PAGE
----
The Jewish New Year, Rosh Hashanah*, begins tomorrow night at sundown*. A traditional part of the dinner is kugel (KOO-gull), a casserole-like baked pudding that is served as part of the main course.
The traditional versions in Jewish households are noodle pudding (lokshen kugel), made with egg noodles and raisins; and potato kugel; but mixed vegetable kugels have become very popular in recent decades.
In our family’s tradition of excess, Nana always made a noodle kugel and a potato-carrot kugel. We always looked forward to them—especially the sweet noodle kugel—and always requested the crispiest† piece. Nana’s noodle pudding recipe is below.
“Kugel” is a word from Middle High German meaning sphere, globe or ball. The Yiddish name likely originated as a reference to the first versions, baked in round pans to a puffed-up shape. (Today, kugels are often baked in square or rectangular pans.)
According to Wikipedia, the first kugels were savory casseroles made from bread and flour. Some 800 years ago, German cooks replaced the bread and flour with noodles or farfel (pellet-shaped pasta like orzo).
A slice of vegetable kugel, made with carrot, onion, potato and zucchini. Photo courtesy Good Eggs | SF.
Eventually eggs were incorporated. The addition of cottage cheese and milk created a custard-like consistency that is common in today’s dessert kugels.
Polish Jews added raisins, cinnamon and cottage cheese to their noodle kugels. Jews in different communities developed their own flavors. In Jerusalem, the kugel of choice is a caramelized sugar and black pepper noodle kugel. Here’s a detailed history of kugel.
*Rosh Hashanah literally means “head of the year.” Because of the nature of the Jewish calendar, the date differs each year.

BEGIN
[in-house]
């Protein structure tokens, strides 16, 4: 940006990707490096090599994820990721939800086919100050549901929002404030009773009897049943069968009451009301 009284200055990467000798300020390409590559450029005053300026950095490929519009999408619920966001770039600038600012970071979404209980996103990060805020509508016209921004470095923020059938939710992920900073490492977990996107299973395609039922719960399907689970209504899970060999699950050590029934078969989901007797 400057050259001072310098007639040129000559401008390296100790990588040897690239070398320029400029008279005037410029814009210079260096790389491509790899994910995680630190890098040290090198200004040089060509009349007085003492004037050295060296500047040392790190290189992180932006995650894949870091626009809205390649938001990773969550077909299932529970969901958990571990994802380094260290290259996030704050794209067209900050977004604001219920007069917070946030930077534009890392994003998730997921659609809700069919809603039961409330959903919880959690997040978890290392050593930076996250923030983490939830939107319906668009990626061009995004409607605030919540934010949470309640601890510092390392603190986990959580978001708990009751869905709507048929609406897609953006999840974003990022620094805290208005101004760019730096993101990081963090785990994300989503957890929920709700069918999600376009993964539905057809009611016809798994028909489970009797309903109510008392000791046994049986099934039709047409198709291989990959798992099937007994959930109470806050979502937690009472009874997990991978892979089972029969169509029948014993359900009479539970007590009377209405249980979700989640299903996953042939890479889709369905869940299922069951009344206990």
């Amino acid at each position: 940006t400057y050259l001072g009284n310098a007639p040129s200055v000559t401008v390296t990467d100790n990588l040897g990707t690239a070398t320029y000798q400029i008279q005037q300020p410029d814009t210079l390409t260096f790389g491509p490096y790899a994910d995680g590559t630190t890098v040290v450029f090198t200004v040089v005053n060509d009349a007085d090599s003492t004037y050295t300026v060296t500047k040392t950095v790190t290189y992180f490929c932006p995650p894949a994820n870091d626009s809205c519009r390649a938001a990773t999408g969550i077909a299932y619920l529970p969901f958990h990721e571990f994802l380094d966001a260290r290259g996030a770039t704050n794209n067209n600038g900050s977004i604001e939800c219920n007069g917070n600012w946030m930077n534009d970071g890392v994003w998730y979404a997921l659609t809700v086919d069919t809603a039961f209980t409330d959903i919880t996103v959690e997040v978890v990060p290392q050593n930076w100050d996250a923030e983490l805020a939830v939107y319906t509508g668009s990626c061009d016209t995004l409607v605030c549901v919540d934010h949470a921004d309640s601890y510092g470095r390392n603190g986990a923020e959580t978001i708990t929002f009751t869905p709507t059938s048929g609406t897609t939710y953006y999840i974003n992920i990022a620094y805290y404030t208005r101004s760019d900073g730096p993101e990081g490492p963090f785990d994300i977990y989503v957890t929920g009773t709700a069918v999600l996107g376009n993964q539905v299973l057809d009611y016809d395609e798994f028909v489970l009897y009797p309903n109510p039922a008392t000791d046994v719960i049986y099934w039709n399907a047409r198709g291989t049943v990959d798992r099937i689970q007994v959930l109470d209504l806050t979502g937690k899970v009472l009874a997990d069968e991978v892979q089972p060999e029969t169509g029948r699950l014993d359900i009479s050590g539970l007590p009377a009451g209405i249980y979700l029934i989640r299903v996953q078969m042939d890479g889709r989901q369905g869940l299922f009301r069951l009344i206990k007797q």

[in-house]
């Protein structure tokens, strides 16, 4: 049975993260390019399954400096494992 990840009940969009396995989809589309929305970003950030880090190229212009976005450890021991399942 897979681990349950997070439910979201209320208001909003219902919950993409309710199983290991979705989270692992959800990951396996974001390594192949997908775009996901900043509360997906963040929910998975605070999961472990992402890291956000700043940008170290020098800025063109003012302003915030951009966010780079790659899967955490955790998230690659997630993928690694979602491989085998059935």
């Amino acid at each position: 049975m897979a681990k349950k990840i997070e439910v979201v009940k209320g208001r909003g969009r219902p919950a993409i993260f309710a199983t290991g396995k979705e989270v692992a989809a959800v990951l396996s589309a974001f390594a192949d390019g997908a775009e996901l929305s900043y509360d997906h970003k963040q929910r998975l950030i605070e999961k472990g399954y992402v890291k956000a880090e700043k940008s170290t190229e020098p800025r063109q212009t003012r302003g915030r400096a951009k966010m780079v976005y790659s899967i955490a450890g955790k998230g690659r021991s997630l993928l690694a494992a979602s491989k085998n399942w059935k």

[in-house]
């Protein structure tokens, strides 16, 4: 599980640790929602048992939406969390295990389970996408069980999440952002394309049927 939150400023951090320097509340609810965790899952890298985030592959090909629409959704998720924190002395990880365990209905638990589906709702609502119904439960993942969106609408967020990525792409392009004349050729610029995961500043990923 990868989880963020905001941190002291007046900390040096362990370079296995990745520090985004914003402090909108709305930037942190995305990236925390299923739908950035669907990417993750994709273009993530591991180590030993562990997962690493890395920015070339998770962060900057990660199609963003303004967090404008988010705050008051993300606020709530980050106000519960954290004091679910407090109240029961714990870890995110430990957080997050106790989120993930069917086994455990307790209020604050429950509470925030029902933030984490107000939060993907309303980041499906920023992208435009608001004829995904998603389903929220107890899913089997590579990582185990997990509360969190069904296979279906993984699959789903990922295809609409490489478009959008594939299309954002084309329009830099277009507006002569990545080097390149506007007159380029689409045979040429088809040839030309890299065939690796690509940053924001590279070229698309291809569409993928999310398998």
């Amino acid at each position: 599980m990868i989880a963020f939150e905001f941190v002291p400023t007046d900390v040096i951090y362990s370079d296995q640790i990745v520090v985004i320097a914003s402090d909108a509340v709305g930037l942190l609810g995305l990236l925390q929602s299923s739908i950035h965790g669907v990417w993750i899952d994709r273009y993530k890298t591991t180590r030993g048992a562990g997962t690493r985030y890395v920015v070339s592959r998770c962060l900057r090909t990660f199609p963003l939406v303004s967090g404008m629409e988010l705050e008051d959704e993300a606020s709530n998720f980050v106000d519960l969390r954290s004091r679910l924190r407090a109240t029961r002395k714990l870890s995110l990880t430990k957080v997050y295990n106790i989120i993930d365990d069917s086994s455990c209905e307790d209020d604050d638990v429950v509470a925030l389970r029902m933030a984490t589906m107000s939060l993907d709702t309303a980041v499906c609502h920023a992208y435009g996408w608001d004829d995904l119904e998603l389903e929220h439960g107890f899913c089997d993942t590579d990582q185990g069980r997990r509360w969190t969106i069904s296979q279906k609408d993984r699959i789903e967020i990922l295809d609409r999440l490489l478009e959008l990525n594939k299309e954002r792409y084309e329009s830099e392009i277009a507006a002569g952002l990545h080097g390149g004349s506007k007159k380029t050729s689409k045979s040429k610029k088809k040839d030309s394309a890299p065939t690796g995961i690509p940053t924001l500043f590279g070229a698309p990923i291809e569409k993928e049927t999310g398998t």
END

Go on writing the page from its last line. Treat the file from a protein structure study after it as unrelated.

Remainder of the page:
†Bake a noodle kugel for a few extra minutes and the top noodles get crisper.
Cholesterol conscious? This noodle kugel omits the egg yolks. Recipe courtesy Kitchen
Daily. Here’s their recipe.
TYPES OF KUGELS
As with casseroles, there are as many types of kugel as there are cooks who conceive them. You may even have enjoyed kugel without knowing it: Baked rice pudding is a kugel (rice kugel). Carrot pudding is a kugel.
Savory kugels are most often potato kugels, but broccoli, cabbage, carrots, cheese, spinach, yellow squash and zucchini have become popular (usually with a touch of onion). Like cauliflower and mushrooms? Put them in your kugel. Here’s a link to many savory kugel recipes.
Sweet kugels are made with apples, butternut squash, cherries, corn, dried fruits, peaches, pineapple, rhubarb, sweet potatoes and more. You can use any fruit you fancy, from lychee to mango. Check out these sweet kugel recipes.
There are flourless Passover kugel recipes that adapt of all of these.
RECIPE: NANA’S NOODLE KUGEL (LOKSHEN KUGEL)
1/2 pound wide egg noodles
1/2 stick butter, melted
16 ounces small curd cottage cheese (substitute ricotta)
2 cups sour cream
1/2 cup sugar
1 teaspoon ground cinnamon
1/2 cup raisins (substitute dried cherries or cranberries)
1 teaspoon vanilla
3 dashes salt
Optional: slivered almonds‡
1. PREHEAT the oven to 375°F.
2. BOIL the noodles in salted water for 4 minutes; then drain. Combine the noodles with the other ingredients (except the almonds) in a large mixing bowl
3. POUR into a greased baking pan, 9″ by 13″ baking dish (substitute 9″ by 9″ square pan). Sprinkle the optional almonds over the top. Bake until the custard is set and the top is golden brown, about 30 to 45 minutes.
Enjoy the leftover kugel for breakfast, cold or warmed.
‡Some people add a can of crushed pineapple. Nana would geschrei!